I walked. With no one else to rush or talk or ruin, I walked.
I walked a pier that smelled of cotton candy and youthful happiness. 40 degrees, but families still flocked to the seaside ice cream huts and arcades, and I imagined how it would feel there on summer afternoons.
I walked through a park as children chased their labradoodle; he bantered the seagulls as if they cared. An old woman placed a rose on a bench where a memoriam plate rested, and then she sat and thought a while.
And then I kept walking until I ran out of people.
I walked up a mountain. A small sidewalk paralleled a country road that rested on the mountain’s edge. Beside the sidewalk, a waist-high, jagged stone wall divided a cliff and I—a cliff that liked the way the waves from the ocean lapped against it.
And so I walked more. The mountains to my left and the sea to my right. I wandered the curves and over hills and when I reached the bottom of the mountain I began ascending the next.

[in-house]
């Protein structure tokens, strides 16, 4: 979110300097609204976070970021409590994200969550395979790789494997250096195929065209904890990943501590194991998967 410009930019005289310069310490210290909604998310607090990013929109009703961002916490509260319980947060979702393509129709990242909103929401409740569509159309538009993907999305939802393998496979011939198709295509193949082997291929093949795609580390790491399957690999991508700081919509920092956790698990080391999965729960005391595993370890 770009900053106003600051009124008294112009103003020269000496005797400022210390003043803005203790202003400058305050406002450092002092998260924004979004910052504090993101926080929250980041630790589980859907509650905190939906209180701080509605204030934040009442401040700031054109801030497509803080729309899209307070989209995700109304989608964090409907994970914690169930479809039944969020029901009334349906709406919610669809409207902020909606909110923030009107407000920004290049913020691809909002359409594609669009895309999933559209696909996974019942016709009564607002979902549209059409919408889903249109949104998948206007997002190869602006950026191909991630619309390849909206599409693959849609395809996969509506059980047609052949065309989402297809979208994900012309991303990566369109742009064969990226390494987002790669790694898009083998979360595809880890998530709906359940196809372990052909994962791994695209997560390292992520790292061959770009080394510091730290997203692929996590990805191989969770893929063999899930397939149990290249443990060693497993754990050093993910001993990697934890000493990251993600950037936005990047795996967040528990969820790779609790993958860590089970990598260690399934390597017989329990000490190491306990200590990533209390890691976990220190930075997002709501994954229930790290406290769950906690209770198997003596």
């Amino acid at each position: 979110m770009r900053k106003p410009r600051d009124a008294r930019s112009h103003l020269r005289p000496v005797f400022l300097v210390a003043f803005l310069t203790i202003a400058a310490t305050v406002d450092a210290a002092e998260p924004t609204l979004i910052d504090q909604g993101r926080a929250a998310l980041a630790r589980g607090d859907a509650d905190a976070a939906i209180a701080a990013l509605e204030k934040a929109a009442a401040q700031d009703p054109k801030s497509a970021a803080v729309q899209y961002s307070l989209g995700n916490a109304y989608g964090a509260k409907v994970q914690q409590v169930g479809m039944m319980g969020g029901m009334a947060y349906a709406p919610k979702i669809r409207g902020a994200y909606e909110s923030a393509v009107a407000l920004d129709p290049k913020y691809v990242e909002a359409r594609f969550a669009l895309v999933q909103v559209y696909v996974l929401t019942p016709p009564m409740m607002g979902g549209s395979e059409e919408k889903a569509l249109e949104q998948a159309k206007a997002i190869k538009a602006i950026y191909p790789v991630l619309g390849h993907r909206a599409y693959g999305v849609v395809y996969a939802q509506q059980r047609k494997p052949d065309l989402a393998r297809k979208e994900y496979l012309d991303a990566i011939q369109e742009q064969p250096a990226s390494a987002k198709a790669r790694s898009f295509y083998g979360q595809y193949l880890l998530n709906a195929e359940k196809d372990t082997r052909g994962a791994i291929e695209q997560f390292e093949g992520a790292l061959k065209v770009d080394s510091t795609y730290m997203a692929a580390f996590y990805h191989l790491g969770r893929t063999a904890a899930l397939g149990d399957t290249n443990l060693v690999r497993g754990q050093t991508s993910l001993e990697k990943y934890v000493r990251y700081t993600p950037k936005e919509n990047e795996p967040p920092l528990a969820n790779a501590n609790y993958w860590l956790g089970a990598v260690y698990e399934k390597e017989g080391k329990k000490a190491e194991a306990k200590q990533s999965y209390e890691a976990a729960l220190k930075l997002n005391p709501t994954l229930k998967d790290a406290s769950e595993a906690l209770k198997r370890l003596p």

And each time I considered turning back, I noticed the mountains getting greener—the ocean getting bluer, as if creation longed for me to see it.
I walked on. I walked three miles into a town where no one seemed to notice a lone stranger walking through.
And I walked farther. I lingered beside mountain goats. Mere feet away, but they didn’t mind, for the mountain was theirs, and I was just passing by.
At the water’s edge, seals somersaulted to and from the shore—oblivious to anything that wasn’t joyous in the world.
I watched as a seal barked to another. But a goat overheard its complement, and it bleated back.
The goat and seal saw each other, and in that moment, two worlds collided. And I saw them both. And I watched. And I considered. And I thought.
I thought of how small I am in comparison to that mountain and that sea. I thought of happiness and unhappiness and drive and complacency. I thought of God. And places both near and far. And people both close and distant. And goals. And love. And ambition. And contentment.
And then I thought of thinking, and how I was doing it too much.
I considered how precious of a moment I was in, and then how life is made of those moments—but I seem to often run through them.
And so I walked.